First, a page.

Made in Situ is a Lisbon-based interior and furniture design studio run by Frenchman, Noe Duchaufour-Lawrance. Burnt Cork is Made in Situ’s second collection of limited-edition pieces consisting of a dining table, two low tables, a dining chair, a lounge chair, a chaise-longue and a stool. Each pi
French designer Mathieu Delacroix has been able to capture both rustic and refined in his series titled Taso that consists of wooden vases and bowls made by a woodworker on the lathe.
If we're talking about inspiration from artists then you should look no further than this photography by San Francisco-based artist Tim Burns with his series titled 'Rothko Seascapes'.
I was captivated by this imagery by photographer Yoko Naito, who explores the theme of nature, as well as trying to capture the relationship between all the different elements in the world.
Self-taught French photographer Matthieu Venot has used the idea of reflection and light on architectural builds in the city to build this series of pictures works titled 'Blinded'.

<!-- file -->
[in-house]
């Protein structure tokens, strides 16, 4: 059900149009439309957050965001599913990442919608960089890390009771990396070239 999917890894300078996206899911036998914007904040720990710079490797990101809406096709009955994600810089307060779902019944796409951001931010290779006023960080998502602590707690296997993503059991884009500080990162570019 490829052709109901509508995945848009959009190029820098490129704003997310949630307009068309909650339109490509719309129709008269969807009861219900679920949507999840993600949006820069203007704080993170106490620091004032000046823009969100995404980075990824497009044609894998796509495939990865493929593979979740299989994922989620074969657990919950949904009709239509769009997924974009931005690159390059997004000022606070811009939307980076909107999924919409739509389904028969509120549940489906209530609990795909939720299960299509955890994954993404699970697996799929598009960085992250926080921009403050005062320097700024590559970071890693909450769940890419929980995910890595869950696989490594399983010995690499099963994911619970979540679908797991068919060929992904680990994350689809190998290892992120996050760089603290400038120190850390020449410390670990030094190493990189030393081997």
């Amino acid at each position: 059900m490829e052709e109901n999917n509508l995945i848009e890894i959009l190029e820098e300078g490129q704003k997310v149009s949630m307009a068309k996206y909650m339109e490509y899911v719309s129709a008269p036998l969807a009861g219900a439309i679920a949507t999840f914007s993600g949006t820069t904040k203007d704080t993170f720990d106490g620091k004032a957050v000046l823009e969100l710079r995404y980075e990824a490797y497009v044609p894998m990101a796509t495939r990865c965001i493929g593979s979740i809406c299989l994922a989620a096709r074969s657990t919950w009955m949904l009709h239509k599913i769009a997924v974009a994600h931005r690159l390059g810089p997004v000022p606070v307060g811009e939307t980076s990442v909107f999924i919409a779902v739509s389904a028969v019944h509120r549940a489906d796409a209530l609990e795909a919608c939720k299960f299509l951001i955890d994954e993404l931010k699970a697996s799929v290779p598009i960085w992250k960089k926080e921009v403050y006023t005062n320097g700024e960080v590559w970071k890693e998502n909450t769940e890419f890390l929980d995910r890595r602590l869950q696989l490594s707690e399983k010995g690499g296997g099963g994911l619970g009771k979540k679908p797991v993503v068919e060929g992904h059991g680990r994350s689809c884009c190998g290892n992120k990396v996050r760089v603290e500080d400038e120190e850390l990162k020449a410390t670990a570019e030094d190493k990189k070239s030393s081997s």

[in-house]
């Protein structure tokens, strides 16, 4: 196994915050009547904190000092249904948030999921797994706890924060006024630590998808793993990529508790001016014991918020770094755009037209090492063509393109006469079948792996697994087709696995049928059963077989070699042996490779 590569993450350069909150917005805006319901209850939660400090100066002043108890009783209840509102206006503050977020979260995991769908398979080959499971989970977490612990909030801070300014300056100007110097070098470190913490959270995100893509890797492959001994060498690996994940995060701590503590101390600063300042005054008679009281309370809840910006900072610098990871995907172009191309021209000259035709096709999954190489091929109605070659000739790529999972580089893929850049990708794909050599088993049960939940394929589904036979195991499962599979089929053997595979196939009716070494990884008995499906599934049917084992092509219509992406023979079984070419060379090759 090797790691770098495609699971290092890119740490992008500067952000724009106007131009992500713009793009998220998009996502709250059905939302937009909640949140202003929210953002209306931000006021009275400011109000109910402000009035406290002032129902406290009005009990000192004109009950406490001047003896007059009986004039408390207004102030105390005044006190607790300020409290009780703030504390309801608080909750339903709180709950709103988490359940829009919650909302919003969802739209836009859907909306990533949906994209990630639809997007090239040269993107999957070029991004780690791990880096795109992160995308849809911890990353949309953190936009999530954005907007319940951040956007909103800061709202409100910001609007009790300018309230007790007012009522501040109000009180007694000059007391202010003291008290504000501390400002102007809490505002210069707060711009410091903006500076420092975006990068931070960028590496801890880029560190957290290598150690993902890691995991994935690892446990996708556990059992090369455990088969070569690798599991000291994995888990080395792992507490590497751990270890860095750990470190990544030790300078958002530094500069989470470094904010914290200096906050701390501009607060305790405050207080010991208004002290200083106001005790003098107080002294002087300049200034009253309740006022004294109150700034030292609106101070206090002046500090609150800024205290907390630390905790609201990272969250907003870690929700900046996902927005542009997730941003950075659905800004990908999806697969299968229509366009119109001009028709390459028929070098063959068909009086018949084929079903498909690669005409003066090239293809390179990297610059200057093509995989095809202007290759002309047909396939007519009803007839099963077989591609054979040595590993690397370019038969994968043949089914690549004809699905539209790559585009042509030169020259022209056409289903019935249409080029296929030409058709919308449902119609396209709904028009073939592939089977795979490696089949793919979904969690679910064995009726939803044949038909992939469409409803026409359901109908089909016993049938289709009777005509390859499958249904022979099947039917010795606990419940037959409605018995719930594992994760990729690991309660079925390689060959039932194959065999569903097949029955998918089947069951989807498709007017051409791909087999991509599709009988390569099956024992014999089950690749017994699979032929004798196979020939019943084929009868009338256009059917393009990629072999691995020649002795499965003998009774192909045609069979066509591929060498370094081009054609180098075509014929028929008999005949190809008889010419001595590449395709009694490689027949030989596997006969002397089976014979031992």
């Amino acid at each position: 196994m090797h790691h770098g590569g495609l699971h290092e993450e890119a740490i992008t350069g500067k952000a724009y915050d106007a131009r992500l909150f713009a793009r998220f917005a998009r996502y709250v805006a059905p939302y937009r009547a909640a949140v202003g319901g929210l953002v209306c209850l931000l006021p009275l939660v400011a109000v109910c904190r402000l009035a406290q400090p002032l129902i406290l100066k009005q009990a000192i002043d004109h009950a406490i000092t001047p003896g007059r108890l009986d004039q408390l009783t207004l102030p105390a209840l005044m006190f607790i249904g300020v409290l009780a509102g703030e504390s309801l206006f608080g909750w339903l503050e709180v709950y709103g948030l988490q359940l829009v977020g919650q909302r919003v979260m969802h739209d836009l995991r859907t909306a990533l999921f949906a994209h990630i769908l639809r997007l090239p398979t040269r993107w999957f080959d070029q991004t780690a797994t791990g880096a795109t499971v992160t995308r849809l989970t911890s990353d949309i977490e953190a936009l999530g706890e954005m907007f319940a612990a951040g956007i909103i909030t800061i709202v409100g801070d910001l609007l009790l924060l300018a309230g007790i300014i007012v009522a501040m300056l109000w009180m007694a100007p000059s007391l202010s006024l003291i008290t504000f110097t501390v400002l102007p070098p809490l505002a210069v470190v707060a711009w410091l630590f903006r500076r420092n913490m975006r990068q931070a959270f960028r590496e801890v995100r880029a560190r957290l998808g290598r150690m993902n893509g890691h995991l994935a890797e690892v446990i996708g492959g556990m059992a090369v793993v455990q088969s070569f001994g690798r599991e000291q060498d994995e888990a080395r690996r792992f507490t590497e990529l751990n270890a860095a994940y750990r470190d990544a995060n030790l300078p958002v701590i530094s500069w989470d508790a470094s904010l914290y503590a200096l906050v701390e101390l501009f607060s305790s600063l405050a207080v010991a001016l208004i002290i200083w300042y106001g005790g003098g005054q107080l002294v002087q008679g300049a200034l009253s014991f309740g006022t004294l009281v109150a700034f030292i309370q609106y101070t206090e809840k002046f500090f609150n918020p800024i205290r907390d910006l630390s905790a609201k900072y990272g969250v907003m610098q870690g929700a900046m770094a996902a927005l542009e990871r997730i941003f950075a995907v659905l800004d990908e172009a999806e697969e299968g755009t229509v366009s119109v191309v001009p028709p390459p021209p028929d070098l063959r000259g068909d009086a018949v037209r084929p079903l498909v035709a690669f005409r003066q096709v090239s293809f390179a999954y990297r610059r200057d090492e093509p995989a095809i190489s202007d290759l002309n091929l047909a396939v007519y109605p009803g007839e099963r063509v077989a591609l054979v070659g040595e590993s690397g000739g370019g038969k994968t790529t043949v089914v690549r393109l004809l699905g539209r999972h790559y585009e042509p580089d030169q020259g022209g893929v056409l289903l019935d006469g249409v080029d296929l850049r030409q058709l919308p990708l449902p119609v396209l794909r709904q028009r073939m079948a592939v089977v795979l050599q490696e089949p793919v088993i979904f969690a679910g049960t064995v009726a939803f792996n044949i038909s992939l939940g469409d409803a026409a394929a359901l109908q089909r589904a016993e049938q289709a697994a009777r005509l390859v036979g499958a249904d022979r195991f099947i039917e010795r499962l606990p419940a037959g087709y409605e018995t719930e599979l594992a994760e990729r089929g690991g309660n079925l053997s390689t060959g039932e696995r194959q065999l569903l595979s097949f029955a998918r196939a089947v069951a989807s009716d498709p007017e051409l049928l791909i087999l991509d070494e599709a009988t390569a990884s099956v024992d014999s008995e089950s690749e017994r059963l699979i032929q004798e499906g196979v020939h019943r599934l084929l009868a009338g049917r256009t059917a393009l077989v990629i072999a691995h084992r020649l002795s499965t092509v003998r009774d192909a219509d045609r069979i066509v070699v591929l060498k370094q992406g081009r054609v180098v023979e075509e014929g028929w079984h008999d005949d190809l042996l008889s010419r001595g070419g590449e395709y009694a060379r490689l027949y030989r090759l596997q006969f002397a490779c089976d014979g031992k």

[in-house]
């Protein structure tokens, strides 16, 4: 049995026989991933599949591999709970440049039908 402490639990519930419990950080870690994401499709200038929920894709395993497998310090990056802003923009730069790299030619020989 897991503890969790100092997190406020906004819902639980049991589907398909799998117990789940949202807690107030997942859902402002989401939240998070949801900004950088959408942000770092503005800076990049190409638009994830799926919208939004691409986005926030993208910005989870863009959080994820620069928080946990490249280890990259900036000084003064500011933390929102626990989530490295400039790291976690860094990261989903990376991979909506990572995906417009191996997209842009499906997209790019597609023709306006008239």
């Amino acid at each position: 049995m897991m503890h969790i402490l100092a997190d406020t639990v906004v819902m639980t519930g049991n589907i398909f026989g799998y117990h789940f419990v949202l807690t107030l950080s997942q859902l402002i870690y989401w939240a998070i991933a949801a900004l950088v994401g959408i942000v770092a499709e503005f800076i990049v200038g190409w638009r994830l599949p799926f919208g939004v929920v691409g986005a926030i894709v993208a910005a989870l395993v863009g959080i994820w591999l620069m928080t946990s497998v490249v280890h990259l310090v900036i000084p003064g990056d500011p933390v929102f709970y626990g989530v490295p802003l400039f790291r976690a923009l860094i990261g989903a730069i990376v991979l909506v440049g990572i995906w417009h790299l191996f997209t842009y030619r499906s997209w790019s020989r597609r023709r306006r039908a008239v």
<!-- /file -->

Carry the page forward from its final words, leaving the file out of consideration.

I came across this selection of truly amazing works by Japanese glass artist Yukako Kojima. Not only are they captivating, they're also very complex and abstract in shape.
This collection designed by Eric Degenhardt goes under the name 'Drift', where a combination of materials, such as glass and marble, are used to create a floating piece of furniture.
Photographer Jiaxi Yang has relocated everyday objects and has changed their context and function, calling our attention to the items that we use and challenging how we interact with them.
Ever wondered about the Japanese and how they achieve such simplicity and a sense of calm within their homes? If you wanted to see this first hand I'd recommend this series of interviews.
I've been admiring the work of South Korean photographer Boomoon, who's been able to capture fog, snow and water as part of nature itself. Capturing the essence of a natural environment.
This photography by Claudia Garcia-Mauriño really struck a chord with me, in this series her search for simplicity and harmony has been matched well with the Japanese culture.
Dutch photographer Pim Leenen believes that there is a secret life hidden behind materials that at first glance seem self-evident, he hopes to capture this new meaning.